According to the Constitution, the legislature is the first and most powerful branch of government. And yet, many believe -- on the left and the right -- that the institution has atrophied.
By all accounts, House Speaker Paul Ryan is eager to change that. He has his work cut out for him.
At the Republican congressional retreat in Baltimore last week, I participated in a panel discussion about how to revive Congress' traditional role. It was off the record, but I can certainly repeat a story I told. When my father was in the Army, he was stationed in Japan. His commanding officer, a master at maneuvering the military bureaucracy, gave him one piece of advice. "Goldberg, it's always better to be on the committee that says, 'This must never happen again.'"
In other words, it's easier to wag a finger at mistakes than to be accountable for them. Congress has largely become a finger-wagging bystander. It's great at expressing outrage. But when it comes to the messy work of legislating, it's fallen down on the job.
This is true even when it writes "landmark" laws. The Affordable Care Act, for example, isn't so much a piece of legislation as a letter of marque for the Health and Human Services secretary to chart whatever course she pleases. The law contains more than 2,500 references to "the Secretary," as Philip Klein reported in 2010 in The American Spectator. In 700 of them, the law says she "shall" do X and in another 200-plus instances it says she "may" do Y. In 139 instances, it simply says the "Secretary determines." This is just one example of how Congress routinely vests legislative power in the executive branch.
Other aspects of Congress' authority have been hacked away and sold off in pieces. The Constitution says only Congress can levy taxes. The founders had this crazy idea called "no taxation without representation." And yet, numerous agencies are self-funding, raising money without having to worry about Congress' power of the purse. For example, the Consumer Financial Protection Bureau gets its revenue from a skim of the profits from the Federal Reserve.
Not only are such arrangements a hate crime against the Constitution, they also make agencies less accountable to Congress and, by extension, the people. These agencies are, furthermore, often unaccountable to the judicial branch. Bureaucrats have their own administrative courts, which routinely deny traditional due process to plaintiffs.
The executive branch was never supposed to be this powerful. Richard Neustadt famously wrote in "Presidential Power" that the presidency is an inherently weak office and therefore the president's chief power is "persuasion." For decades, presidents took Neustadt's argument to heart, using the bully pulpit to rally public opinion to their side.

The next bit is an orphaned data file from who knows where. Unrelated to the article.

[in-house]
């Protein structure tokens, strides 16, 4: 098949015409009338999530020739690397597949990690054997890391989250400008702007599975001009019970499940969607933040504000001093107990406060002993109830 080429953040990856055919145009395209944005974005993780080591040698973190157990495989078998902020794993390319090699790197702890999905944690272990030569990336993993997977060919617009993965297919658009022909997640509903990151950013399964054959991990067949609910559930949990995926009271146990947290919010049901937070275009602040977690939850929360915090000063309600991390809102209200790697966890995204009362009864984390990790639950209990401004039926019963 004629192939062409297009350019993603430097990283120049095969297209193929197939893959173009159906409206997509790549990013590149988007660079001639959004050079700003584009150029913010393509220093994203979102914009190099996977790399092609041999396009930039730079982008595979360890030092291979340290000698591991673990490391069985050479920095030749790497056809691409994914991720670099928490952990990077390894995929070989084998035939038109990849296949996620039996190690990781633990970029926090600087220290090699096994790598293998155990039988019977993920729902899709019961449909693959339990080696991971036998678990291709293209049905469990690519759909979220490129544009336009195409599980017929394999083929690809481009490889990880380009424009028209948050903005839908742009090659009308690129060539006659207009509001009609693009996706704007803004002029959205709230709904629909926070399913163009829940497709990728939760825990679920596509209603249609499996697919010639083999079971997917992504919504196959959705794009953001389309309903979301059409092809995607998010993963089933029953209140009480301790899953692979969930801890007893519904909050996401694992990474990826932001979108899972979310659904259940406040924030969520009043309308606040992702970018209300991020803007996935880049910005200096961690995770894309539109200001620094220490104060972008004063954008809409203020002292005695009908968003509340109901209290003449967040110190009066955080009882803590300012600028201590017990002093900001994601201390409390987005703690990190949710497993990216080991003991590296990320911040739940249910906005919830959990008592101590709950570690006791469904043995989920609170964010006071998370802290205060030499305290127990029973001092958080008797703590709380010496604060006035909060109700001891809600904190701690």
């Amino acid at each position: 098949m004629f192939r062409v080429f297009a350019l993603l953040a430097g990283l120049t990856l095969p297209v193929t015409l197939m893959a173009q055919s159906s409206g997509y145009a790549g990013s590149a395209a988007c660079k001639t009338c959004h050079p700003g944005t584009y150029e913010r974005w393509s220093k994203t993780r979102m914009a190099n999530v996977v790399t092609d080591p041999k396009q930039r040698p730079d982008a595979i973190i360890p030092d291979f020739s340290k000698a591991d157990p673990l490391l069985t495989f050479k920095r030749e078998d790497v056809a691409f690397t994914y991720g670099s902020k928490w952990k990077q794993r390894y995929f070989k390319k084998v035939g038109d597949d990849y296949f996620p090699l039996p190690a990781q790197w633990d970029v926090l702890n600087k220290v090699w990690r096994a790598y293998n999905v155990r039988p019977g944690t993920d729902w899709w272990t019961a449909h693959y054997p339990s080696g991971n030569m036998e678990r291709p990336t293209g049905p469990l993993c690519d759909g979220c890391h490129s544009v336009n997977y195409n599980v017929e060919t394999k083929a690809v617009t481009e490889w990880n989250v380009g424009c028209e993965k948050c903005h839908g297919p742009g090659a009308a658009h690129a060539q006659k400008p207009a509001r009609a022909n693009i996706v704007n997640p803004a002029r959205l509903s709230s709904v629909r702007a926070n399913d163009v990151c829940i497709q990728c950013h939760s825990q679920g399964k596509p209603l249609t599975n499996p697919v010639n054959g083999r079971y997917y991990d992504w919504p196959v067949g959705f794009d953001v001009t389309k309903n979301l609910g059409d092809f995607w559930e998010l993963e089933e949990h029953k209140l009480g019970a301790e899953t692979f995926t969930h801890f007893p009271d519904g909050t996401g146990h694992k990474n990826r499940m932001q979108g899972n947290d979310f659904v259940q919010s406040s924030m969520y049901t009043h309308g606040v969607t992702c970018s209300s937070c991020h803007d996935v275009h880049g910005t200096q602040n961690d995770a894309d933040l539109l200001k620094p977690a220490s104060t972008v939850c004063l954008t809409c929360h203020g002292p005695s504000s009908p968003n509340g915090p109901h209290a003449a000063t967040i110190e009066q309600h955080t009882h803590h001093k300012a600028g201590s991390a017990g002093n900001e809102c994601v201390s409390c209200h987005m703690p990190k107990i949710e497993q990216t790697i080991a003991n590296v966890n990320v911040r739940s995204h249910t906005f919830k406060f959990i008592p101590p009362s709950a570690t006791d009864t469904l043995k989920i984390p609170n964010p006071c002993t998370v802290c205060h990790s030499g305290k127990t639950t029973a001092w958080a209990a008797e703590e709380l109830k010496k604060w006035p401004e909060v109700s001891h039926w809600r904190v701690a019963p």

President Obama has certainly tried to do that. But it's turned out that his powers of persuasion have been greatly exaggerated, particularly in this age of polarization.
Unable to coax the country in his direction, Obama has relied on his beloved "pen and phone" strategy -- that is, signing executive orders -- often to the cheers of congressional Democrats apparently eager to celebrate their institutional gelding. The Hudson Institute's Christopher DeMuth argues that Obama is the first president to recognize that Neustadt is obsolete and so is the notion of a lame duck presidency. Obama can keep making policy right until the day he leaves office.
The challenge for Ryan is multifaceted. He wants to restore Congress' primacy, but to do so he must also transform the GOP into what he calls a "proposition party," not an opposition party (which may be difficult if Obama does everything he can to invite opposition from conservatives). Both require time he may not have. Clawing back the legislative function can't be done overnight and requires a cultural transformation of Congress itself.
Meanwhile, both parties' front-runners don't seem interested in deferring to Congress. Hillary Clinton has already said that Obama's unilateralism hasn't gone far enough, and vowed to go further. Donald Trump promises to just make stuff happen via his superhuman management skills.
We already know liberals will applaud an imperial Democratic president. I can only hope conservatives will stick with Ryan under a Republican one.
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Jonah Goldberg is a fellow at the American Enterprise Institute and editor-at-large of National Review Online.